The sparing use of music, picking up first when the Nazi caravan comes into view at the far end of the road, and quickly fading out again when it comes time for Perrier to confront Landa, plays with the fairytale aesthetic. The non-diegetic music (in other words, it is present for the audience but not for the characters) is a signal of the fictionality of what we are seeing. The music tells us what to feel, in this case a building sense of heroic tension, but it also takes us out of the real world. It signals to us that this is just a story, and that what we are seeing is going to follow story rules rather than real world rules. When the music fades out with Landa’s arrival, that serves as a subtle signal to the audience that the fairytale, with its simple good versus evil narrative, will not hold true throughout the scene. The music challenges the fairytale worldview even as the flattened visual space seeks to maintain it. It thereby brings us ever so slightly back into shades of grey.

Tarantino’s use of multiple languages works in tandem with the soundtrack here. Most of the first half of the scene is performed in French. So what? What’s so special about French? Absolutely nothing. They could be speaking German, or Spanish, or Sawhili for all it matters. The important point here is that most viewers have to follow the scene’s dialogue, not out loud, but through subtitles. We are literally reading our way through the scene as we would read the text of a storybook. That fact, tied up with the flattened visual space and the expectations created by the opening image, massively reinforces the fairytale worldview. Not only does the film say it’s a fairytale, and look a little like a storybook illustration, but we actually have to read it like a storybook as well.

The scene’s major turning point comes when Landa switches from French to English. In a narrative sense, this is a turning point because the Jews hiding beneath Perrier’s floorboards can no longer understand the conversation. But, more importantly, the audience is no longer consuming the dialogue as text. The sudden shift is deeply unsettling. Perrier’s situation begins to feel less titanic and more real, and far from a sense of heroism the dialogue begins to emphasize a sense of helplessness. This is due in part to the dialogue itself, which has Perrier cooperating with Landa rather than defying him, and in part to the medium through which we experience it. The shift from French to English thus marks the point where Tarantino truly starts to demolish the scene’s fairytale foundations.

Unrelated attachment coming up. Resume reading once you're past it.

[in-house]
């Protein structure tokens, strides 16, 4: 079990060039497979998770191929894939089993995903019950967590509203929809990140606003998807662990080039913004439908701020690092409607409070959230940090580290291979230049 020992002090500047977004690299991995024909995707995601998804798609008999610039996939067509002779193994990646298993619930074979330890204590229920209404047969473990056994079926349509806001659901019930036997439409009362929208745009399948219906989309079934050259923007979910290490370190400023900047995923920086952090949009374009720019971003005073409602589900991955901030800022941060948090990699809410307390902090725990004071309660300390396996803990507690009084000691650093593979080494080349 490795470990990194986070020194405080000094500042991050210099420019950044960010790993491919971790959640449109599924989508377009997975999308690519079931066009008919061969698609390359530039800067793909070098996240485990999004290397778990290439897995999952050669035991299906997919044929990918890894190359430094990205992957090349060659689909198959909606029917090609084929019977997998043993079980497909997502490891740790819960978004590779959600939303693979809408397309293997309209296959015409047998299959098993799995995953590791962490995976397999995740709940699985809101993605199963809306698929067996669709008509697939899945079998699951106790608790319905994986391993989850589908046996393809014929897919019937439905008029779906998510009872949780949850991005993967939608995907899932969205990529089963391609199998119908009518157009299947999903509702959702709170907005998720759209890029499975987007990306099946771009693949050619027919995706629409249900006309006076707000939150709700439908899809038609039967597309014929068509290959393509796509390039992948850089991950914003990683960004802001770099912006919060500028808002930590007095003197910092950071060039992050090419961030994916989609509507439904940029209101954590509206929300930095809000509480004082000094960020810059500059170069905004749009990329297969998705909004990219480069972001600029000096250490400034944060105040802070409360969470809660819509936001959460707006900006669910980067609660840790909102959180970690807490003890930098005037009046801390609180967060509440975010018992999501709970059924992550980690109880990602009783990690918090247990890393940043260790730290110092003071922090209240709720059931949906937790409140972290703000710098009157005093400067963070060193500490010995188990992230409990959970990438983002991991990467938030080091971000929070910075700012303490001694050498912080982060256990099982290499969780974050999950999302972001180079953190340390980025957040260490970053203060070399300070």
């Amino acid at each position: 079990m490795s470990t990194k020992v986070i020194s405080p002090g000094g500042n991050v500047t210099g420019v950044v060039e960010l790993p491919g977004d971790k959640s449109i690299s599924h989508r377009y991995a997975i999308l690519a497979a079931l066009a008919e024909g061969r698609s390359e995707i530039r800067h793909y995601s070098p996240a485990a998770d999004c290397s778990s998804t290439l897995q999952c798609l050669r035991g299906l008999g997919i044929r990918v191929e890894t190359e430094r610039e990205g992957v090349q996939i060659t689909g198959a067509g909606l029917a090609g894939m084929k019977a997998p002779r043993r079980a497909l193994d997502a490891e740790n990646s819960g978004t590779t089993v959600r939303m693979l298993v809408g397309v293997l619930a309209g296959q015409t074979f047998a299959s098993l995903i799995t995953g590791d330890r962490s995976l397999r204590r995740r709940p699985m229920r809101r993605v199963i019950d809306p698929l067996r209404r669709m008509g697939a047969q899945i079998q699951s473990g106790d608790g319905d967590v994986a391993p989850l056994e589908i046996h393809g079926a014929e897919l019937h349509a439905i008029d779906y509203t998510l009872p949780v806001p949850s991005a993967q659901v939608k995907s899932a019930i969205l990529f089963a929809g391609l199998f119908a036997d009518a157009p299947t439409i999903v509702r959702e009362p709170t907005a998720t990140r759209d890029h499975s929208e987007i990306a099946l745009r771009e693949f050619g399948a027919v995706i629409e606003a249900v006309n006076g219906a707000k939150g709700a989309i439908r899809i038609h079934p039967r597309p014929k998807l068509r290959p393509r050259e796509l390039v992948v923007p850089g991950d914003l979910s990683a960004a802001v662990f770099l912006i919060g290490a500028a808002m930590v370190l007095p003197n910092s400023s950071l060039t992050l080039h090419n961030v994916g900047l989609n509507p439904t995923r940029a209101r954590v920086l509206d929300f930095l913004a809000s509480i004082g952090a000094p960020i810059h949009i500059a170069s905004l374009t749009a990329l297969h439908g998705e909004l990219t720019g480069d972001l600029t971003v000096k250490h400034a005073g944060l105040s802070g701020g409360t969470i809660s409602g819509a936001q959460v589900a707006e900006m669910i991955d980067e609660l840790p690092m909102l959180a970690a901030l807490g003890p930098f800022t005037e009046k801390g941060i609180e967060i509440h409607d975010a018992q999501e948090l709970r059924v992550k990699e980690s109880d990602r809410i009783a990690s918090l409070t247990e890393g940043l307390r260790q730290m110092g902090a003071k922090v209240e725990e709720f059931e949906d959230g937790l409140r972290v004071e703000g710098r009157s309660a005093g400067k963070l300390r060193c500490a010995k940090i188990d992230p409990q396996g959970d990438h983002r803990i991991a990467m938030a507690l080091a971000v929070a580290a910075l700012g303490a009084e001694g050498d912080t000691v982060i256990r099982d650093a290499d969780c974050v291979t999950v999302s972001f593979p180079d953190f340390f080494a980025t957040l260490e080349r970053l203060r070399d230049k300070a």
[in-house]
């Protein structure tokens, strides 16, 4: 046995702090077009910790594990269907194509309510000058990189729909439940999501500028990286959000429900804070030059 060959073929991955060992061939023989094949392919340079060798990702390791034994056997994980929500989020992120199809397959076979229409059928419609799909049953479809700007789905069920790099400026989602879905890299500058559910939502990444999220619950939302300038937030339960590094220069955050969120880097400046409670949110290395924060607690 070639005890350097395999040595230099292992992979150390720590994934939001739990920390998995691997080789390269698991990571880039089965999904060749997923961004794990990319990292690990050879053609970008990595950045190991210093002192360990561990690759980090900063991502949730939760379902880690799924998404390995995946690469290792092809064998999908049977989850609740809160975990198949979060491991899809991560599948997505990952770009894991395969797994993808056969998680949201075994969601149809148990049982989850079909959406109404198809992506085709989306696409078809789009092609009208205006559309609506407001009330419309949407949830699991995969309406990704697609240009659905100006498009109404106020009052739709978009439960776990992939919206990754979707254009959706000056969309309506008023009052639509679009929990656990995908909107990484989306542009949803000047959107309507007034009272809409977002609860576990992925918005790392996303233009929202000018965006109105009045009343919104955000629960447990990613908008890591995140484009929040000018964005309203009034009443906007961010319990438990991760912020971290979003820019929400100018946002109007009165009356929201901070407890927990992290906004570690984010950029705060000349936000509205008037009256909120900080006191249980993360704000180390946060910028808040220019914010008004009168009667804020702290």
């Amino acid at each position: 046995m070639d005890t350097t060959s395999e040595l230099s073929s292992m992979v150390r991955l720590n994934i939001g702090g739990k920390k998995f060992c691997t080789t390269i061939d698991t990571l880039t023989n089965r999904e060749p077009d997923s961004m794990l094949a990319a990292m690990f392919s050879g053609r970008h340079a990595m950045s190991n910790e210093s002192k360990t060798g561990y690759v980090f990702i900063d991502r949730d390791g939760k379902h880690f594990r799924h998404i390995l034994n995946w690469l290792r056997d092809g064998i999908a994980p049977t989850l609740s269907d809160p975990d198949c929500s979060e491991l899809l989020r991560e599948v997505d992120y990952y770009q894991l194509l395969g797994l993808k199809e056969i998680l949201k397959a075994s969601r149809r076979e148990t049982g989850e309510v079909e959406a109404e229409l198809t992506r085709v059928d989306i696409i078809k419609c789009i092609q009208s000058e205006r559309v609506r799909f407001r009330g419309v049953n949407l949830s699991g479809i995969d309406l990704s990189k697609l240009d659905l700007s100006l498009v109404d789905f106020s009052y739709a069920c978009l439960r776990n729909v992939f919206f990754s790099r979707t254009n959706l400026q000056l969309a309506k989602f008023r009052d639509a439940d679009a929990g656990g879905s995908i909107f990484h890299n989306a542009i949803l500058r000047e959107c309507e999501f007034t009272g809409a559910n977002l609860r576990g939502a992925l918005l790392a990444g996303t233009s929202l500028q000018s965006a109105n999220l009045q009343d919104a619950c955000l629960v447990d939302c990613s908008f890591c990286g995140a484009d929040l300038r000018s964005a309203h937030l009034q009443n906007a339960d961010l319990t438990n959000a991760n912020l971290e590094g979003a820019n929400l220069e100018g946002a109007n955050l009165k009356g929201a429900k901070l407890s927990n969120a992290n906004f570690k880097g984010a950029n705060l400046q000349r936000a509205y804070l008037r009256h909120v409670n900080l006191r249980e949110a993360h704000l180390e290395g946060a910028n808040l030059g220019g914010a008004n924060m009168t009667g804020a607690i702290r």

The music and the subtitled French return all at once, after Perrier’s hero-act has finally collapsed, making him little more than an unwilling Nazi collaborator. At the end we therefore experience three of our four fairytale elements, but with the fairytale having been stripped from us. The music tells us it is a story, but it has taken on a sinister quality. We read the dialogue as text, but we know that what we are reading is a lie. And we see the relatively flat visual environment, but now that flatness seems to provide no escape from the violence taking place in front of us. Far from creating the sense of security that we experience at the beginning of the scene, these elements combine to create a new fairytale that is nothing more than a trap for Landa’s victims. The fairytale itself becomes the enemy.

The transformation from the beginning of the scene to the end therefore fleshes out the irony that makes us laugh at its opening image. And that irony holds true throughout the film. The stories that we are accustomed to, both in fairytales and WWII films, tend to highlight the struggle of good heroes against evil villains. But that’s not the type of story that Tarantino is interested in making. Instead, he chooses to highlight the brutality and the evil on all sides, suggesting that there is no such thing as a hero. The entire film, but especially that first scene, thumbs its nose at heroic war narratives. It laughs at us for thinking that there can be such a thing as good. Good, it seems to suggest, is nothing more than a story we tell ourselves to push evil out sight. It is one of the film’s ironies that this perspective only makes us crave our fairytale stories all the more hungrily.